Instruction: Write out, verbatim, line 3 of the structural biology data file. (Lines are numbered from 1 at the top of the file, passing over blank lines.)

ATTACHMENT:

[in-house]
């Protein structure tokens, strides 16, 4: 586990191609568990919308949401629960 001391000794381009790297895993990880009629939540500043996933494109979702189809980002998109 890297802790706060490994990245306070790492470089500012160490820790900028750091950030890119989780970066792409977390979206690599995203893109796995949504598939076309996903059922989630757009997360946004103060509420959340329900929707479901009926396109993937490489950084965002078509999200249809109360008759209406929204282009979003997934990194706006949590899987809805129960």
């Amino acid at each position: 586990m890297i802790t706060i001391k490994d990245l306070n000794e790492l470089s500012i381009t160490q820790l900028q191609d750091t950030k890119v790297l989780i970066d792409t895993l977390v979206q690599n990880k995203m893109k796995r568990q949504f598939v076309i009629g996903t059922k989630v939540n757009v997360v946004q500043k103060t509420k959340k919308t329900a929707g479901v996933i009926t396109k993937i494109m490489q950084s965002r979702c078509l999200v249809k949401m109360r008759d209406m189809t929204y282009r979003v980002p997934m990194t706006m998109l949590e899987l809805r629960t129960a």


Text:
């Amino acid at each position: 586990m890297i802790t706060i001391k490994d990245l306070n000794e790492l470089s500012i381009t160490q820790l900028q191609d750091t950030k890119v790297l989780i970066d792409t895993l977390v979206q690599n990880k995203m893109k796995r568990q949504f598939v076309i009629g996903t059922k989630v939540n757009v997360v946004q500043k103060t509420k959340k919308t329900a929707g479901v996933i009926t396109k993937i494109m490489q950084s965002r979702c078509l999200v249809k949401m109360r008759d209406m189809t929204y282009r979003v980002p997934m990194t706006m998109l949590e899987l809805r629960t129960a």